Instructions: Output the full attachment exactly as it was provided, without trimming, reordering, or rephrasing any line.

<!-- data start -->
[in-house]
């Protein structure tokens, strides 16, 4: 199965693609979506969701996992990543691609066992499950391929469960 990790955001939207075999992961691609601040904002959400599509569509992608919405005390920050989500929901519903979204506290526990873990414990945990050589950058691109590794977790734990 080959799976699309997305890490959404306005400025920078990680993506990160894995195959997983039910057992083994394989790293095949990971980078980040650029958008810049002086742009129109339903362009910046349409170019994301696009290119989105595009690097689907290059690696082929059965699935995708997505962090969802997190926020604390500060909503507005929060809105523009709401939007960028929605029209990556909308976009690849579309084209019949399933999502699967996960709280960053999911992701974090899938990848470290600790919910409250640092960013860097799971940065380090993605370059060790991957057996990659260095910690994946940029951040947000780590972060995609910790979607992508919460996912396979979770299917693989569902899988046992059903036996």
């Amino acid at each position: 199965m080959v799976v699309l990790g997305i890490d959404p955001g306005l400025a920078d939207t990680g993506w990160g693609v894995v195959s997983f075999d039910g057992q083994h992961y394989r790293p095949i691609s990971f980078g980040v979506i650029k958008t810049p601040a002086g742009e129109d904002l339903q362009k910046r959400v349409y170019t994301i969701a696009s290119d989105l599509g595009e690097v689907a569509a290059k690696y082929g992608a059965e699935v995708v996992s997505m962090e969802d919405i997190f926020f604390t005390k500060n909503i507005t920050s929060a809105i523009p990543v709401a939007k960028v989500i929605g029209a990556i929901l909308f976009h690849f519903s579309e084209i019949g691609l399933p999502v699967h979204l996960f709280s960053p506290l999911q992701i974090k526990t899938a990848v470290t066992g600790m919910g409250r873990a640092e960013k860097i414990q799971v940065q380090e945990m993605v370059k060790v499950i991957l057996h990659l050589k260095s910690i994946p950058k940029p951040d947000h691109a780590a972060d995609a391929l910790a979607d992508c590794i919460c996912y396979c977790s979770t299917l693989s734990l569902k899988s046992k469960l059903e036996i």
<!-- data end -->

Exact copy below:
[in-house]
């Protein structure tokens, strides 16, 4: 199965693609979506969701996992990543691609066992499950391929469960 990790955001939207075999992961691609601040904002959400599509569509992608919405005390920050989500929901519903979204506290526990873990414990945990050589950058691109590794977790734990 080959799976699309997305890490959404306005400025920078990680993506990160894995195959997983039910057992083994394989790293095949990971980078980040650029958008810049002086742009129109339903362009910046349409170019994301696009290119989105595009690097689907290059690696082929059965699935995708997505962090969802997190926020604390500060909503507005929060809105523009709401939007960028929605029209990556909308976009690849579309084209019949399933999502699967996960709280960053999911992701974090899938990848470290600790919910409250640092960013860097799971940065380090993605370059060790991957057996990659260095910690994946940029951040947000780590972060995609910790979607992508919460996912396979979770299917693989569902899988046992059903036996």
């Amino acid at each position: 199965m080959v799976v699309l990790g997305i890490d959404p955001g306005l400025a920078d939207t990680g993506w990160g693609v894995v195959s997983f075999d039910g057992q083994h992961y394989r790293p095949i691609s990971f980078g980040v979506i650029k958008t810049p601040a002086g742009e129109d904002l339903q362009k910046r959400v349409y170019t994301i969701a696009s290119d989105l599509g595009e690097v689907a569509a290059k690696y082929g992608a059965e699935v995708v996992s997505m962090e969802d919405i997190f926020f604390t005390k500060n909503i507005t920050s929060a809105i523009p990543v709401a939007k960028v989500i929605g029209a990556i929901l909308f976009h690849f519903s579309e084209i019949g691609l399933p999502v699967h979204l996960f709280s960053p506290l999911q992701i974090k526990t899938a990848v470290t066992g600790m919910g409250r873990a640092e960013k860097i414990q799971v940065q380090e945990m993605v370059k060790v499950i991957l057996h990659l050589k260095s910690i994946p950058k940029p951040d947000h691109a780590a972060d995609a391929l910790a979607d992508c590794i919460c996912y396979c977790s979770t299917l693989s734990l569902k899988s046992k469960l059903e036996i």